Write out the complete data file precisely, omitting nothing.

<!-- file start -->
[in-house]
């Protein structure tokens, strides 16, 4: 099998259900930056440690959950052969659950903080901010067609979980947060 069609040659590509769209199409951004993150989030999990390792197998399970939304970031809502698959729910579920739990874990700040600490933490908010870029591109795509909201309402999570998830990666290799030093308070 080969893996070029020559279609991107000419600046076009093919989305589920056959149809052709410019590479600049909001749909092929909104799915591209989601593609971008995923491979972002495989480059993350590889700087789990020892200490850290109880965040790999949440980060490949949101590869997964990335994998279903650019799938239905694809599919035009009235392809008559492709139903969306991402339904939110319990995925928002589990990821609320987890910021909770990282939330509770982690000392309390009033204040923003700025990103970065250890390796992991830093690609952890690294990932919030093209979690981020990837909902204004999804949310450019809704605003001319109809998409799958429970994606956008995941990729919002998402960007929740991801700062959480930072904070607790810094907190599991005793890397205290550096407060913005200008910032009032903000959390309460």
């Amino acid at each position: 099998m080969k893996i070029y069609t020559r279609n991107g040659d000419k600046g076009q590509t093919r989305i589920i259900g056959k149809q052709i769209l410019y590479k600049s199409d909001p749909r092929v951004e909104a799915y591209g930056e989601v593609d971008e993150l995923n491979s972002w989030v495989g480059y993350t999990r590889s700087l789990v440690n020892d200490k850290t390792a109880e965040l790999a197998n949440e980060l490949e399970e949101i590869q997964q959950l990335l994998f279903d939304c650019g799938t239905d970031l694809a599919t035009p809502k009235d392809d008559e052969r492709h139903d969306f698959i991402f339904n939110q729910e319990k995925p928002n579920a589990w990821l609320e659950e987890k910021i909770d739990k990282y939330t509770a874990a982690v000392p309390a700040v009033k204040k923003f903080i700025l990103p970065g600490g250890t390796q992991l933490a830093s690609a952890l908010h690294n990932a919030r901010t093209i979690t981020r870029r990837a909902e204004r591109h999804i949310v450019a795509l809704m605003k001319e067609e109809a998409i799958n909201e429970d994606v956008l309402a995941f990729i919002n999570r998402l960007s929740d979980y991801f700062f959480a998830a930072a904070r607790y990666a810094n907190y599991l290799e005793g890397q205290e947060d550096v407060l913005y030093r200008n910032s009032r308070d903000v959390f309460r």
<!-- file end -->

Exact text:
[in-house]
């Protein structure tokens, strides 16, 4: 099998259900930056440690959950052969659950903080901010067609979980947060 069609040659590509769209199409951004993150989030999990390792197998399970939304970031809502698959729910579920739990874990700040600490933490908010870029591109795509909201309402999570998830990666290799030093308070 080969893996070029020559279609991107000419600046076009093919989305589920056959149809052709410019590479600049909001749909092929909104799915591209989601593609971008995923491979972002495989480059993350590889700087789990020892200490850290109880965040790999949440980060490949949101590869997964990335994998279903650019799938239905694809599919035009009235392809008559492709139903969306991402339904939110319990995925928002589990990821609320987890910021909770990282939330509770982690000392309390009033204040923003700025990103970065250890390796992991830093690609952890690294990932919030093209979690981020990837909902204004999804949310450019809704605003001319109809998409799958429970994606956008995941990729919002998402960007929740991801700062959480930072904070607790810094907190599991005793890397205290550096407060913005200008910032009032903000959390309460």
């Amino acid at each position: 099998m080969k893996i070029y069609t020559r279609n991107g040659d000419k600046g076009q590509t093919r989305i589920i259900g056959k149809q052709i769209l410019y590479k600049s199409d909001p749909r092929v951004e909104a799915y591209g930056e989601v593609d971008e993150l995923n491979s972002w989030v495989g480059y993350t999990r590889s700087l789990v440690n020892d200490k850290t390792a109880e965040l790999a197998n949440e980060l490949e399970e949101i590869q997964q959950l990335l994998f279903d939304c650019g799938t239905d970031l694809a599919t035009p809502k009235d392809d008559e052969r492709h139903d969306f698959i991402f339904n939110q729910e319990k995925p928002n579920a589990w990821l609320e659950e987890k910021i909770d739990k990282y939330t509770a874990a982690v000392p309390a700040v009033k204040k923003f903080i700025l990103p970065g600490g250890t390796q992991l933490a830093s690609a952890l908010h690294n990932a919030r901010t093209i979690t981020r870029r990837a909902e204004r591109h999804i949310v450019a795509l809704m605003k001319e067609e109809a998409i799958n909201e429970d994606v956008l309402a995941f990729i919002n999570r998402l960007s929740d979980y991801f700062f959480a998830a930072a904070r607790y990666a810094n907190y599991l290799e005793g890397q205290e947060d550096v407060l913005y030093r200008n910032s009032r308070d903000v959390f309460r």